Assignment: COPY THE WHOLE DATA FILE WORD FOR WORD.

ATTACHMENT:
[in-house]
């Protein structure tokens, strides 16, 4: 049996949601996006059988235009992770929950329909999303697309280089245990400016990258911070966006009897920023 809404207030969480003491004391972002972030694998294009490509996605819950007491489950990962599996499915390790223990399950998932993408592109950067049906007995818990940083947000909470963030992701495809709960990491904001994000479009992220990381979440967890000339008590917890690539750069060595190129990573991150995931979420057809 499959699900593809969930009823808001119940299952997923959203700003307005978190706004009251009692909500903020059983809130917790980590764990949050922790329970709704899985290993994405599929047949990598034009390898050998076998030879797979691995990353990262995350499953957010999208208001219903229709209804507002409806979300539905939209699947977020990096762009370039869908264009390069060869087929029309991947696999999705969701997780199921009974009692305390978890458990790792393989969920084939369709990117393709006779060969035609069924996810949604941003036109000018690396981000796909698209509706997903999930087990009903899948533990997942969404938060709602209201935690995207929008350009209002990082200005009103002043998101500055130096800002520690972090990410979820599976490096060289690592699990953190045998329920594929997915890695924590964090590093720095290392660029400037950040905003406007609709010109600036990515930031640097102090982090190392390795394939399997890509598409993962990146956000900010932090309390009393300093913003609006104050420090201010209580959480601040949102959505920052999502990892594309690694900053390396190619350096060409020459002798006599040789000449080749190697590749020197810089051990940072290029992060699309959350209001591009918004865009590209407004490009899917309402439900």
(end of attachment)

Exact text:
[in-house]
């Protein structure tokens, strides 16, 4: 049996949601996006059988235009992770929950329909999303697309280089245990400016990258911070966006009897920023 809404207030969480003491004391972002972030694998294009490509996605819950007491489950990962599996499915390790223990399950998932993408592109950067049906007995818990940083947000909470963030992701495809709960990491904001994000479009992220990381979440967890000339008590917890690539750069060595190129990573991150995931979420057809 499959699900593809969930009823808001119940299952997923959203700003307005978190706004009251009692909500903020059983809130917790980590764990949050922790329970709704899985290993994405599929047949990598034009390898050998076998030879797979691995990353990262995350499953957010999208208001219903229709209804507002409806979300539905939209699947977020990096762009370039869908264009390069060869087929029309991947696999999705969701997780199921009974009692305390978890458990790792393989969920084939369709990117393709006779060969035609069924996810949604941003036109000018690396981000796909698209509706997903999930087990009903899948533990997942969404938060709602209201935690995207929008350009209002990082200005009103002043998101500055130096800002520690972090990410979820599976490096060289690592699990953190045998329920594929997915890695924590964090590093720095290392660029400037950040905003406007609709010109600036990515930031640097102090982090190392390795394939399997890509598409993962990146956000900010932090309390009393300093913003609006104050420090201010209580959480601040949102959505920052999502990892594309690694900053390396190619350096060409020459002798006599040789000449080749190697590749020197810089051990940072290029992060699309959350209001591009918004865009590209407004490009899917309402439900």